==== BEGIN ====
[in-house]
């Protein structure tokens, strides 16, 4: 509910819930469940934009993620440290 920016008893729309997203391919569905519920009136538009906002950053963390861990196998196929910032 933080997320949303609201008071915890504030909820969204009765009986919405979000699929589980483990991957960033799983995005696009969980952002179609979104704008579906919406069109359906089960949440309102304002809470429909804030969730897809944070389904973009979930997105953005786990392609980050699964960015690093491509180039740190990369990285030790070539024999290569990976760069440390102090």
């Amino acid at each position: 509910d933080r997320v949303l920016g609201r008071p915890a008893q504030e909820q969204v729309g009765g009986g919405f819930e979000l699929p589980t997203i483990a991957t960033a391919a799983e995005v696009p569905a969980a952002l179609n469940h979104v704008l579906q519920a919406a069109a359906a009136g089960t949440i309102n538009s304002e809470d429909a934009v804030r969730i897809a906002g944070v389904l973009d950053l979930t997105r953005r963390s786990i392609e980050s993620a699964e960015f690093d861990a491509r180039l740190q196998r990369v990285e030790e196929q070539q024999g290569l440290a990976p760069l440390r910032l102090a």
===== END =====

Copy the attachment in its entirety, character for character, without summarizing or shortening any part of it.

[in-house]
């Protein structure tokens, strides 16, 4: 509910819930469940934009993620440290 920016008893729309997203391919569905519920009136538009906002950053963390861990196998196929910032 933080997320949303609201008071915890504030909820969204009765009986919405979000699929589980483990991957960033799983995005696009969980952002179609979104704008579906919406069109359906089960949440309102304002809470429909804030969730897809944070389904973009979930997105953005786990392609980050699964960015690093491509180039740190990369990285030790070539024999290569990976760069440390102090």
């Amino acid at each position: 509910d933080r997320v949303l920016g609201r008071p915890a008893q504030e909820q969204v729309g009765g009986g919405f819930e979000l699929p589980t997203i483990a991957t960033a391919a799983e995005v696009p569905a969980a952002l179609n469940h979104v704008l579906q519920a919406a069109a359906a009136g089960t949440i309102n538009s304002e809470d429909a934009v804030r969730i897809a906002g944070v389904l973009d950053l979930t997105r953005r963390s786990i392609e980050s993620a699964e960015f690093d861990a491509r180039l740190q196998r990369v990285e030790e196929q070539q024999g290569l440290a990976p760069l440390r910032l102090a």